Prices of crude dropped on Monday as market players regained grounds after three weeks of surge and as a hike in the dollar in the previous week weighed on energy markets.
On the ICE Futures in Europe, internationally traded Brent crude plunged 31 cents from its last settlement, trading at $44.80 per barrel.
United States West Texas Intermediate futures on the New York Mercantile Exchange slipped 44 cents at $43.29 per barrel.
Energy analysts noted that the decline in oil prices were due to cashing in after three weeks of jumping prices.
According to a commodity economist, “Its more of a correction since we have no important data today and weve seen quite some gains in the past few weeks.”
Market data indicated that the number of open positions betting on climbing West Texas Intermediate prices gained to levels which were last seen in June 2015 last week, while bets taken out in anticipation of plummeting prices.
As stated by a market analyst, “Speculative financial investors are likely to take advantage of this opportunity to take profits after prices rose last week to 4-and-a-half month highs, mainly thanks to their own actions.”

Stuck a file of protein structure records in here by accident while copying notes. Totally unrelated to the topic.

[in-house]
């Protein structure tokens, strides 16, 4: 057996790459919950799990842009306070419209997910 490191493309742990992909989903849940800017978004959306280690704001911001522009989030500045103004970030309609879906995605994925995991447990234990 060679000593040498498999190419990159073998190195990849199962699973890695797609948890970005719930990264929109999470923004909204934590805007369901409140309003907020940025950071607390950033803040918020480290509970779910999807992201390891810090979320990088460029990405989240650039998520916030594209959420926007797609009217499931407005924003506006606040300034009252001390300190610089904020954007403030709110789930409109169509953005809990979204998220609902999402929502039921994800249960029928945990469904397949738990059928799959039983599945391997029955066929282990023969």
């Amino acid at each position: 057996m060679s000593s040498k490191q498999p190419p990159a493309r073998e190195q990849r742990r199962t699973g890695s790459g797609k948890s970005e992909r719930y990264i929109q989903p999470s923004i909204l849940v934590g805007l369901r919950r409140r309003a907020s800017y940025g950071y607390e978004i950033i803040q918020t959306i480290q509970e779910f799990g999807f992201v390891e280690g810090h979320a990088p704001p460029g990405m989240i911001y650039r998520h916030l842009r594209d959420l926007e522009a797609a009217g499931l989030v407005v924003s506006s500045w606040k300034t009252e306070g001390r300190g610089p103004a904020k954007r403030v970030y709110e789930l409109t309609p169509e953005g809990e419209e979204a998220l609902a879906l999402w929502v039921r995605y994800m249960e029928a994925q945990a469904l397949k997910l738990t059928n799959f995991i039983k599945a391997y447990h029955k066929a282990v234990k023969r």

Market players also reported crude edged lower on a soar in the dollar on Friday against rival major currencies on expectations that Japan will extend its volatile monetary easing through negative interest rates.
With a higher greenback, crude imports are more expensive for countries using foreign currencies since oil is a dollar denominated commodity, potentially hitting demand.
Morgan Stanley reported that fresh gains were hugely sparked by hedge funds investment and that the rallies prompted from these inflows were not supported by fundamentals as production from the Organization of Petroleum Exporting Countries was likely to hike while slowing economic growth, including in emerging markets, could affect oil demand.
As reported by a market analyst, “A macro unwind (of its positions) could cause severe selling given positioning and the nature of the players in this rally.”
“Still-elevated inventory levels, the return of some disrupted supply, further boosts to Saudi and Iranian supply, and increased non-OECD product exports all have the potential to move prices lower over the next several months, especially if broader macro sentiment shifts,” the report added.
On the other hand, prices proceed to be underpinned as hopes that slumping output among non-OPEC supply glut by next year, provided there is no major economic downturn.
The downturn came after a week of robust increases in the commodity that were on the back of these hopes for China’s economy and speculation about the resumption of talk on keeping production at January levels.
An analyst said, “If the Saudis ramp production up by a substantial amount, the $40 mark should be easily broken. That creates a problem that were not even going to see the oil market rebalance, not even by the first half of next year.”